Controlling the use of the messaging infrastructure is a fight as old as business itself. The challenges today are more complex, to be sure, but essentially unchanged since the Romans, Egyptians, and Babylonians sent teams of runners covering more than 200 miles per day.
We want our communications to be secure, accurate, and limited to the mission(s) of the enterprise. In my own experience, that quest has led to some rather extreme and unsuccessful attempts at control.
I've worked for a company that installed pay phones on the premise and forbade the use of the company phone system for personal calls. Certain classes of employees could not even receive incoming calls. Receptionists took messages and calls could be returned during scheduled breaks from the pay phones.I worked for a company in the late 90s that tried for a while to forbid the use of cell phones within the building. This particular company was not technically savvy and its Gestapo techniques included excruciating monitoring of Internet and e-mail usage, fearing that—like the cell phones—the Internet would reduce productivity. The top executives were notorious for their habit of responding to e-mails by printing the messages, writing their response in pen on the documents and sticking them in the interoffice mail.
Their mistrust of e-mail was so deep that on the rare occasions when they actually sent a message, they'd have their assistants contact your assistant to make sure it was received.
That's one extreme, the other being a free-rein approach which can reduce productivity and expose a company to risk. Knowing where to draw the line is a huge challenge, made harder without effective tools to monitor and collect message data. And made harder still by the fact that employees can make use of unsanctioned messaging services.
In our current reader poll we are asking readers what their users fall back on when the corporate e-mail network goes down. So far, personal e-mail accounts are leading the voting by a wide margin. We've all received those messages: "My e-mail is temporarily down, if you need to reach me, use email@example.com until further notice."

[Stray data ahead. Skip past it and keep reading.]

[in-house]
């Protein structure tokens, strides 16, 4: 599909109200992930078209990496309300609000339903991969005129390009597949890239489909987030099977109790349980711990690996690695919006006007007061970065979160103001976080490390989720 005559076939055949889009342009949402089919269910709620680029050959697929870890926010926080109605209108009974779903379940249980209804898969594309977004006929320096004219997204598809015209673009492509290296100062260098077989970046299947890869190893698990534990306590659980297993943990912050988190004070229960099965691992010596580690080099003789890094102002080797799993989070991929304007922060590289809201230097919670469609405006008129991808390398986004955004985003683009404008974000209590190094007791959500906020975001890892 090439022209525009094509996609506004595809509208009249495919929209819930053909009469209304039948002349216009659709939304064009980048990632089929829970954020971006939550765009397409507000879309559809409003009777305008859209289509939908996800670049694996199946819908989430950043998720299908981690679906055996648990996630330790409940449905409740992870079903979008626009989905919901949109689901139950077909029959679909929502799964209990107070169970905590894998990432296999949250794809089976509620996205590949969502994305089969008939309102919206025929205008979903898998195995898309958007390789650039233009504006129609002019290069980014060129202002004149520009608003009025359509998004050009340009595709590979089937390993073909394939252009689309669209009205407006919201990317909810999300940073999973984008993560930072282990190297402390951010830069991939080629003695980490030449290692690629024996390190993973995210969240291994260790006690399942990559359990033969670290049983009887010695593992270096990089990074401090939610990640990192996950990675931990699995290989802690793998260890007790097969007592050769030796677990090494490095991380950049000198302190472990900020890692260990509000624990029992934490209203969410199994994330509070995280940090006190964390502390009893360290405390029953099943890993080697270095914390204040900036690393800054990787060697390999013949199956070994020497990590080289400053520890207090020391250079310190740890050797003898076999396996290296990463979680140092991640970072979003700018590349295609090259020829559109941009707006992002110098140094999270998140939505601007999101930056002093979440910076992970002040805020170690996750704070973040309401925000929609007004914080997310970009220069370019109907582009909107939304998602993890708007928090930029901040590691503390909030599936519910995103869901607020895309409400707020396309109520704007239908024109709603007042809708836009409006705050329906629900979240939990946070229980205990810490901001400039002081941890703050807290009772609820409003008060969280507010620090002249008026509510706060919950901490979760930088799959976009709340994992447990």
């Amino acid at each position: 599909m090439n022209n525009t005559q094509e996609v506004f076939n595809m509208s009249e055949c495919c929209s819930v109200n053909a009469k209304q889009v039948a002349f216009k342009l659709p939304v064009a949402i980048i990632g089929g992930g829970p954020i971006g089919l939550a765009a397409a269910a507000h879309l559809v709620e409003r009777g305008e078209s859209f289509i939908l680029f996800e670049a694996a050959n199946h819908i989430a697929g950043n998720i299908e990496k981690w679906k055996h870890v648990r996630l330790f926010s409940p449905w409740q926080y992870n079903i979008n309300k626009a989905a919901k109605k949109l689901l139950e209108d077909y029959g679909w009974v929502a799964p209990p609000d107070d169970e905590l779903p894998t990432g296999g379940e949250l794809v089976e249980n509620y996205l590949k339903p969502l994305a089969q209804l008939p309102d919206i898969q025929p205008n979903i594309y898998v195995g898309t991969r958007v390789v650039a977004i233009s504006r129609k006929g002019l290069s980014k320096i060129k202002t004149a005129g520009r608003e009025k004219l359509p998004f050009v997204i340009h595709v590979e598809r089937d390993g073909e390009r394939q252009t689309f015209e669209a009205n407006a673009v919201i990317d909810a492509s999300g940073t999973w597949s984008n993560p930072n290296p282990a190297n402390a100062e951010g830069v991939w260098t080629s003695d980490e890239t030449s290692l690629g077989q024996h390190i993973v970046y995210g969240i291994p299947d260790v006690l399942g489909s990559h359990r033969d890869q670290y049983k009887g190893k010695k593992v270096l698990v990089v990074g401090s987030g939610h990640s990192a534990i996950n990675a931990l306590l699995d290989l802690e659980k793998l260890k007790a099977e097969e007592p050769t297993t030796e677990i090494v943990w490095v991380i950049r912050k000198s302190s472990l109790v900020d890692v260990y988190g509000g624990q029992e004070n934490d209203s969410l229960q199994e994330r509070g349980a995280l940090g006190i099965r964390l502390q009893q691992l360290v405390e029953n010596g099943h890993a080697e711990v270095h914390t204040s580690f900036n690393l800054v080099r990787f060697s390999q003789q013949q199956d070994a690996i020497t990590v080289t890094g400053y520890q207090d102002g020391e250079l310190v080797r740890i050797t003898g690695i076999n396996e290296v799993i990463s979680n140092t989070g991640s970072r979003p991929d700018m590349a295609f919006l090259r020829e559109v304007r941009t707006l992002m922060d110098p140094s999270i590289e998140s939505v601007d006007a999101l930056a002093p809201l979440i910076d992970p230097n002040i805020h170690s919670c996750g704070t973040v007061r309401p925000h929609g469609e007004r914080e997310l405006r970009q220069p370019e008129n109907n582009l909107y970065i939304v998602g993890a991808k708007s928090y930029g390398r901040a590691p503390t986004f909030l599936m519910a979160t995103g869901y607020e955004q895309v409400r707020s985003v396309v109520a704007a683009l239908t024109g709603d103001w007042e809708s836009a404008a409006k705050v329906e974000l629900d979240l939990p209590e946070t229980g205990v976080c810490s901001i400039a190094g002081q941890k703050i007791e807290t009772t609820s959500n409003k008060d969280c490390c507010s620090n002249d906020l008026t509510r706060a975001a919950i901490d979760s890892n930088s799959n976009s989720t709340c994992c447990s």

We are all at least somewhat aware these days that personal use of company e-mail accounts and the use of personal accounts via a company's Internet access each present risks to both the company and the employee using the system. If you're not check out a new Harris Survey on the dangers of employee e-mail. The problem is deciding where to draw the line on enforcing those policies.
It's easy to take the hard line and state a no-use policy, period. But there are two problems with that approach. First, it's near impossible to enforce from within the system and second, people do it anyway. Are you going to call your boss on the carpet because he opened an e-mail that said, "Dad, got a ride. You don't have to pick me up after work"? Probably not. Dad/your boss is a busy guy and this probably saved him time. Instead of taking a call or a message from his child, this non-intrusive note allowed to him to adjust his schedule and go right on with his work.
On the other hand, Romeo over in marketing would be extremely embarrassed if his online exchanges of sweet nothings with multiple girlfriends came to light because of an unrelated legal discovery audit. Oh, and by the way, one of those girlfriends works for the competition, so now he's being watched like a hawk.
And that's not even getting close to the real danger of someone logging on to AOL's website and opening up an Internet Mail session, the content of which isn't being monitored. But that is exactly what happens, sometimes out of necessity, as the reader poll is telling us. For many reasons, people are likely these days to maintain several e-mail accounts, and most are accessible via a Web connection.
Of course, communications of any material nature using personal accounts are off the radar, so to speak, and could violate several regulations or put your organization in a legal bind. Any time a company is investigated for any reason, the first thing subpoenaed nowadays are the e-mail records.
With clearly stated polices and a system for monitoring and collecting as much messaging traffic as possible, you reach the point where all you can do is trust. It's not foolproof, but neither are your hiring practices. You can shoot yourself in the foot with a hard line approach and introduce unacceptable risk with softer policies.
On a more humorous note, the rest of the voting for the most popular e-mail fallbacks is shaping up as you might expect. With personal e-mail accounts getting 50 percent of the vote, enterprise IM has garnered 14 percent, commercial IM is coming in at seven percent and the fax machine is a non-player. But so far, 29 percent of the respondents have opted for my low-tech answer: smoke signals!